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Does removing financial incentives lead to declines in performance? A controlled interrupted time series analysis of Medicare Advantage Star Ratings programme performance
  1. Rachel Orler Reid1,2,3,
  2. Mallika Kommareddi4,
  3. Susan M Paddock5,
  4. Cheryl L Damberg4
  1. 1 RAND Corporation, Boston, Massachusetts, USA
  2. 2 Division of General Medicine and Primary Care, Brigham and Women's Hospital, Boston, Massachusetts, USA
  3. 3 Harvard Medical School, Boston, Massachusetts, USA
  4. 4 RAND Corporation, Santa Monica, California, USA
  5. 5 NORC at the University of Chicago, Chicago, Illinois, USA
  1. Correspondence to Dr Rachel Orler Reid, RAND Health Care, RAND Corporation, Boston, MA 02116, USA; rreid{at}

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Incentive programmes are used in health systems worldwide to spur improvement in quality of care; these include both financial incentives (eg, pay for performance) and non-financial incentives (eg, public reporting). In the USA, the Centers for Medicare & Medicaid Services’ (CMS) Star Ratings quality incentive programme for private Medicare insurance plans, or Medicare Advantage plans, incorporates both non-financial and financial incentives. Star Ratings on a 1–5 scale are publicly reported on the Medicare Plan Finder website. Owing to provisions in the March 2010 Affordable Care Act and a demonstration programme, since 2012 Quality Bonus Payments of more than $3 billion annually have been paid directly to plans on the basis of the Star Ratings achieved the year before, which reflects care delivered to the plan’s enrollees 1–2 years prior.1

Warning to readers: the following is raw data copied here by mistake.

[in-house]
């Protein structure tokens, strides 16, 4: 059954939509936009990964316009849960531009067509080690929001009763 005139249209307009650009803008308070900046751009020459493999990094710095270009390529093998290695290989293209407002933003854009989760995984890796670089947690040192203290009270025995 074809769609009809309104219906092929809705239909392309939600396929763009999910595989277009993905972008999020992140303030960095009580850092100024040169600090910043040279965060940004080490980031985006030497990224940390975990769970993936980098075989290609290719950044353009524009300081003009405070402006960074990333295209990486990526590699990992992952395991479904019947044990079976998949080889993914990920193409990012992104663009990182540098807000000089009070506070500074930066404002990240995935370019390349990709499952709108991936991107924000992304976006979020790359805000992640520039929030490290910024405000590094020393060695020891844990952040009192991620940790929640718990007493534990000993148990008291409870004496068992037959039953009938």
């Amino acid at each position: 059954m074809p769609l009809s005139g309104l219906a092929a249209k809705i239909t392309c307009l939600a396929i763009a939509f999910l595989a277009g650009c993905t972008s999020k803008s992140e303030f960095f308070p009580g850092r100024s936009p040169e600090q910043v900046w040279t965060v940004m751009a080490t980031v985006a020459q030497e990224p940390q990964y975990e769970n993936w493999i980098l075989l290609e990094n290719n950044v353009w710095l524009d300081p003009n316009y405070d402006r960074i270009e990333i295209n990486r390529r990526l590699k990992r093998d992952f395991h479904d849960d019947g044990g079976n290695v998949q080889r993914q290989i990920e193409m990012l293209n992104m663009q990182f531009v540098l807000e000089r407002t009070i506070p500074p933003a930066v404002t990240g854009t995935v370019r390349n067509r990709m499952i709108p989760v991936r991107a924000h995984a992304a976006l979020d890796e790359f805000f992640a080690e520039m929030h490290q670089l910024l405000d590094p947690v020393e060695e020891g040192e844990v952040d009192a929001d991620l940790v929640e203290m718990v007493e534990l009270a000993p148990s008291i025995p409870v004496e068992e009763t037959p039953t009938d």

The Star Ratings incorporate measures from various sources (eg, Healthcare Effectiveness Data and Information Set (HEDIS), Consumer Assessment of Healthcare Providers and Systems (CAHPS), Health Outcomes Survey (HOS)). CMS has added and removed Star Ratings measures over time; removed measures are still monitored and published on, but no longer contribute to bonus payments to plans and are not publicly reported to consumers on the Medicare Plan Finder website. Thus, both financial and non-financial incentives are removed when measures are removed from the Star Ratings methodology.

Studies of pay-for-performance programmes in the UK and the USA in which incentives paid directly to healthcare providers or facilities were removed have shown mixed results as to whether performance was sustained or declined after removal of incentives.2–6 No prior study has assessed performance on measures removed from CMS’s Medicare Advantage Star Ratings incentive programme for insurance plans. As policymakers face pressure to reduce measurement burdens on providers, it is important to understand what happens to performance after measures are deincentivised.


We performed an observational …

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  • Funding This work was supported through a contract funded by the Centers for Medicare & Medicaid Services (HHSM-500-2016-00079G).

  • Disclaimer The content and opinions expressed in this publication are solely the responsibility of the authors and do not reflect the official position of the Centers for Medicare & Medicaid Services or the US Department of Health and Human Services.

  • Competing interests None declared.

  • Patient consent for publication Not required.

  • Provenance and peer review Not commissioned; externally peer reviewed.

  • Data availability statement All study data are are publically available on